Raspberry Pi-Powered Reachy Robot Can Grab Almost Anything, Including Your Heart

Raspberry Pi boards have been used to power all kinds of robots, from tiny toy cars to industrial-strength robot arms, but Reachy is likely one of the most complex. The product of French start-up Pollen Robotics, Reachy is the size of a human torso, with a rotating, expressive head and two highly articulated arms that end in pincer hands. The robot is powerful enough to lift objects that weight up to 500 grams and versatile enough to use AI, image and voice recognition to interact with the world.

(Image credit: Tom's Hardware)

What's powering this $17,000 robot? Tucked under its cloth T-shirt are a host of internal components, including the single-board computer which runs the show, a Raspberry Pi 4 B with 2GB of RAM. It runs the Pi's official Raspbian OS while using an open-source Python library to control the robot. In addition to the Raspberry Pi 4 B, the Reachy has a Google Coral AI accelerator and a series of small modules from Luos Robotics.

Reachy Robot's Raspberry Pi 4 Unit has 2GB of RAM and a heatsink. (Image credit: Tom's Hardware)

The chest cavity also includes a speaker and microphone for doing voice recognition / speech and a power supply. The head, which had turn a full 180 degrees, has two camera eyes it can use to do facial and object detection, although only one of the eyes was connected on the demo unit. Pollen Robotics Co-Founder Pierre Rouanet told us that the sensors are standard Raspberry Pi camera modules with different fields of view. A pair of antennae on top of the head, which can move and tilt via motors, are used to make the robot look more emotionally expressive.

Here are CES, we had a chance to see Reachy in action as it used those pincers to pick up a series of blocks and to play itself in a game of Tic Tac Toe. The arms themselves are composed of seven different servo motors, which allow for seven degrees of freedom, a level of movement so good that the arm is also being considered as potential prosthetic.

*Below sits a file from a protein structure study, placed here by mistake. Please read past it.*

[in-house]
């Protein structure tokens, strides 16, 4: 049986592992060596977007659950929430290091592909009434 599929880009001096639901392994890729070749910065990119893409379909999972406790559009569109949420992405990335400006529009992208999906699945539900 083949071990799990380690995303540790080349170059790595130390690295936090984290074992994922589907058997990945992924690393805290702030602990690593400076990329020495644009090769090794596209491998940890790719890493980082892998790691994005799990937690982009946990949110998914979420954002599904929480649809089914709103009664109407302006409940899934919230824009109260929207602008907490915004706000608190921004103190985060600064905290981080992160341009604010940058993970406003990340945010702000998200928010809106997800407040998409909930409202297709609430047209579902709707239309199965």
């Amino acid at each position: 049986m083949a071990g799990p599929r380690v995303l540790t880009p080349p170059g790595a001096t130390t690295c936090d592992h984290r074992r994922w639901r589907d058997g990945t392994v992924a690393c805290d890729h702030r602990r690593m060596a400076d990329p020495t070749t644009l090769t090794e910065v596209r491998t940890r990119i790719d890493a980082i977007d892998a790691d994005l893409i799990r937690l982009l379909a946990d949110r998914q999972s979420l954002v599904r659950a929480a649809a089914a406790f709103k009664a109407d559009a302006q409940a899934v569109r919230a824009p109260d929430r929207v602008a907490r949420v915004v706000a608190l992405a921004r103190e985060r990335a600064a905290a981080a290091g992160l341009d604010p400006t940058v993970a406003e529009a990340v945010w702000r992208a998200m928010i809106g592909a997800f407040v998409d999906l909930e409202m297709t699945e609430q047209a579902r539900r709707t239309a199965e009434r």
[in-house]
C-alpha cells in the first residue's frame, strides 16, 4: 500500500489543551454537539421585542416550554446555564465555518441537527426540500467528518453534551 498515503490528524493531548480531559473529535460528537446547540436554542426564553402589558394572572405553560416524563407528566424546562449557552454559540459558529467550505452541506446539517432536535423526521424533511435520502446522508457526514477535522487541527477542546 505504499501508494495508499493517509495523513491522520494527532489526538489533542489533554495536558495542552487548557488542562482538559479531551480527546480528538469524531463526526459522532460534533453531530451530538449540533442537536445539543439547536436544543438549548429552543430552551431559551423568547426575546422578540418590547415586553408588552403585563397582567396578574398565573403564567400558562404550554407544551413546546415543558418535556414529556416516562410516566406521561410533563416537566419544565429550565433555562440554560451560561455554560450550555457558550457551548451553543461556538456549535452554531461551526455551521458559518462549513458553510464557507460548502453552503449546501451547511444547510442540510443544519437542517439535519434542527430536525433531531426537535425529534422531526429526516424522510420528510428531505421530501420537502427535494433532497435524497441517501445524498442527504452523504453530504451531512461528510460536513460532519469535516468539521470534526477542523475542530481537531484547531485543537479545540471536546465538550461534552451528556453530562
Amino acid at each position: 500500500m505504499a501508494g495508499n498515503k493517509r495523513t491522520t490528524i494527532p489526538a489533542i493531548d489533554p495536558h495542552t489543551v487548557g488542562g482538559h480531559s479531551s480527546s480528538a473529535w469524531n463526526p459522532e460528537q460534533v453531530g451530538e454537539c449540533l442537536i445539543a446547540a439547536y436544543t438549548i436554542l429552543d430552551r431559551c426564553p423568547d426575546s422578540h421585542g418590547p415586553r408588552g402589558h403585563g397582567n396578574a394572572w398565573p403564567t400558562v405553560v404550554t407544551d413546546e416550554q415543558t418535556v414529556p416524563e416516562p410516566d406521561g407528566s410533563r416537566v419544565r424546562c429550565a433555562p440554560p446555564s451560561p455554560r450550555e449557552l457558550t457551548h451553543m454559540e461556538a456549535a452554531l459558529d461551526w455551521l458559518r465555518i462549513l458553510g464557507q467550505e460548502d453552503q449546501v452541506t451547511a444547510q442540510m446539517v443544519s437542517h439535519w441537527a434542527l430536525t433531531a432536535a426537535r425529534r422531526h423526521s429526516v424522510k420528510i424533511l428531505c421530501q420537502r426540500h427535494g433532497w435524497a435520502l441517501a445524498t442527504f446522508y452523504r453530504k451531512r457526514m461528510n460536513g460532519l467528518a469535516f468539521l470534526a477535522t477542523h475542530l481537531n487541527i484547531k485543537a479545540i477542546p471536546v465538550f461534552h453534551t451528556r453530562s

Pollen Robotics has a YouTube video showing a number of potential uses for Reachy, including cooking, including grabbing coffee (literally) or handing objects to shoppers at a store. 

The open-source robot is available for pre-order now on the company's website, where costs $17,000 for a complete unit, $9,000 for just a single arm or $11,000 for one arm and the head. At those prices, along with the company's intention to deliver only 15 units in the first round, the Reachy is targeted toward businesses that want a robot to use for hospitality in public places such as stores or hotels.

However, Pollen also wants developers to use Reachy and come up with new use cases for its technology. The company has even launched its own forums to encourage discussion among developers and users, though there are only a handful of test units in the wild right now.

With such a high price and limited production, Reachy is clearly a niche product, but an important one, because shows what's possible when dedicated people push the Raspberry Pi to its limits. 

Avram Piltch
Avram Piltch is Tom's Hardware's editor-in-chief. When he's not playing with the latest gadgets at work or putting on VR helmets at trade shows, you'll find him rooting his phone, taking apart his PC or coding plugins. With his technical knowledge and passion for testing, Avram developed many real-world benchmarks, including our laptop battery test.